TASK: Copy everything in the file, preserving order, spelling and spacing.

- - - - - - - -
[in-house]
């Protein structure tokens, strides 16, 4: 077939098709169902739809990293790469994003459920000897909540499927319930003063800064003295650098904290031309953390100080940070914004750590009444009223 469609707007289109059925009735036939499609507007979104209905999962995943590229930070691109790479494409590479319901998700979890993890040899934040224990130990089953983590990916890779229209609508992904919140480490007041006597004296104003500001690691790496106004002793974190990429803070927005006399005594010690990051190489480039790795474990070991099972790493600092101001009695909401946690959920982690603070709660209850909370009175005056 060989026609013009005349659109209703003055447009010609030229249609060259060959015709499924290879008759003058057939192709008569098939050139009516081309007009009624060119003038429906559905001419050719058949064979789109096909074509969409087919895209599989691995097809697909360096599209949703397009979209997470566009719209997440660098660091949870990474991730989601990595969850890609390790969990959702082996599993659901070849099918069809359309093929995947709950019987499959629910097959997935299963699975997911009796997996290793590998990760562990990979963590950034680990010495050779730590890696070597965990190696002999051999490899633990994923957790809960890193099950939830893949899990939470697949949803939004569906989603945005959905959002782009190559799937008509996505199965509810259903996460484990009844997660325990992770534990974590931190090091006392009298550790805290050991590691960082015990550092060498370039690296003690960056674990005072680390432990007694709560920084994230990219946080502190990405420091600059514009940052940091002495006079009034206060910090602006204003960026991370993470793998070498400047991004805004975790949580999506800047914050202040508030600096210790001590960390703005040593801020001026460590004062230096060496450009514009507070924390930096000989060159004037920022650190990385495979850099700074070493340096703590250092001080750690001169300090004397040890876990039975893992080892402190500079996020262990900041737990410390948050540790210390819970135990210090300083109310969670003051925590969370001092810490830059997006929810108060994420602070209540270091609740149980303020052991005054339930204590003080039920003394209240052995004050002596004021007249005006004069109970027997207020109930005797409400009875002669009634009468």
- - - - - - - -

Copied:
[in-house]
């Protein structure tokens, strides 16, 4: 077939098709169902739809990293790469994003459920000897909540499927319930003063800064003295650098904290031309953390100080940070914004750590009444009223 469609707007289109059925009735036939499609507007979104209905999962995943590229930070691109790479494409590479319901998700979890993890040899934040224990130990089953983590990916890779229209609508992904919140480490007041006597004296104003500001690691790496106004002793974190990429803070927005006399005594010690990051190489480039790795474990070991099972790493600092101001009695909401946690959920982690603070709660209850909370009175005056 060989026609013009005349659109209703003055447009010609030229249609060259060959015709499924290879008759003058057939192709008569098939050139009516081309007009009624060119003038429906559905001419050719058949064979789109096909074509969409087919895209599989691995097809697909360096599209949703397009979209997470566009719209997440660098660091949870990474991730989601990595969850890609390790969990959702082996599993659901070849099918069809359309093929995947709950019987499959629910097959997935299963699975997911009796997996290793590998990760562990990979963590950034680990010495050779730590890696070597965990190696002999051999490899633990994923957790809960890193099950939830893949899990939470697949949803939004569906989603945005959905959002782009190559799937008509996505199965509810259903996460484990009844997660325990992770534990974590931190090091006392009298550790805290050991590691960082015990550092060498370039690296003690960056674990005072680390432990007694709560920084994230990219946080502190990405420091600059514009940052940091002495006079009034206060910090602006204003960026991370993470793998070498400047991004805004975790949580999506800047914050202040508030600096210790001590960390703005040593801020001026460590004062230096060496450009514009507070924390930096000989060159004037920022650190990385495979850099700074070493340096703590250092001080750690001169300090004397040890876990039975893992080892402190500079996020262990900041737990410390948050540790210390819970135990210090300083109310969670003051925590969370001092810490830059997006929810108060994420602070209540270091609740149980303020052991005054339930204590003080039920003394209240052995004050002596004021007249005006004069109970027997207020109930005797409400009875002669009634009468």